17 Dec 2019

Getting Brexit Done

Following the Conservative General Election win, the PM intends to bring back the Brexit Withdrawal Agreement Bill before Christmas. With the Government’s parliamentary majority, it seems virtually certain that the UK will leave the EU, and highly unlikely that the long term relationship will involve membership of the Single Market or even a Customs Union.

So what's next?

Assuming the Withdrawal Agreement is approved on both sides, a transitional period would be in place until 31 December 2020.

During the transitional period, Duty and VAT arrangements for trade will continue, broadly as now. The UK would continue to follow EU rules, including any changes to EU regulations, e.g. the “quick fix” changes for VAT which are taking effect on 1 January 2020.

The purpose of the transitional period is to allow time for a new trade deal to be negotiated with the EU. However, it seems unlikely that the UK and EU will have finalised a comprehensive free trade agreement by 31 December 2020. So either the transitional agreement will need to be extended (the PM makes it clear he does not want to do this), or the UK will crash out of the EU on that date. Certainly, HMRC hasn’t removed any of its guidance on how to prepare if the UK leaves the EU with no deal.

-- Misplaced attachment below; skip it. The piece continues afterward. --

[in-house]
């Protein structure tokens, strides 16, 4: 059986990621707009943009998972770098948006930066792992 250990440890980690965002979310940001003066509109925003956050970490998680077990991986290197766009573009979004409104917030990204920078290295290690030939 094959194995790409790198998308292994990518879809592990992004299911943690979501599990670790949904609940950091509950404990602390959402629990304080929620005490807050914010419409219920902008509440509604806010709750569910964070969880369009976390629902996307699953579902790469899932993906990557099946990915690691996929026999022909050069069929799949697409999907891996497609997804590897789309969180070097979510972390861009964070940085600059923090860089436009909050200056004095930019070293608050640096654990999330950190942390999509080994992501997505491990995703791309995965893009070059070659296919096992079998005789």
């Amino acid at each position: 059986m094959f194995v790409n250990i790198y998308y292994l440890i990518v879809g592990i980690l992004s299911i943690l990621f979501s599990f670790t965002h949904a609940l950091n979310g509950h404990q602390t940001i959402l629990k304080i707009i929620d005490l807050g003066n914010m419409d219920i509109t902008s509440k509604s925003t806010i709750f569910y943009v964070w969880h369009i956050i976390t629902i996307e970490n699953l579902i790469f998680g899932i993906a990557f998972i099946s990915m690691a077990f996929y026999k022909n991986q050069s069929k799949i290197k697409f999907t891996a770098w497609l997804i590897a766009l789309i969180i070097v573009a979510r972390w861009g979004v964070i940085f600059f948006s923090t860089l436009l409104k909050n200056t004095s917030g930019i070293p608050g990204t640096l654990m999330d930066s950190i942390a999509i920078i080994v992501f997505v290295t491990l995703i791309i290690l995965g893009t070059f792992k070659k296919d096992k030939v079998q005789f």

Thus with any lingering possibility of “remain” or a soft Brexit seemingly off the table, businesses will need to finalise their Brexit Strategies before the end of 2020. This should address, among other matters:-

  • Imports and exports;
  • Distribution and supply chains;
  • VAT registrations in other EU jurisdictions where necessary; and
  • The impact on human and capital resources;

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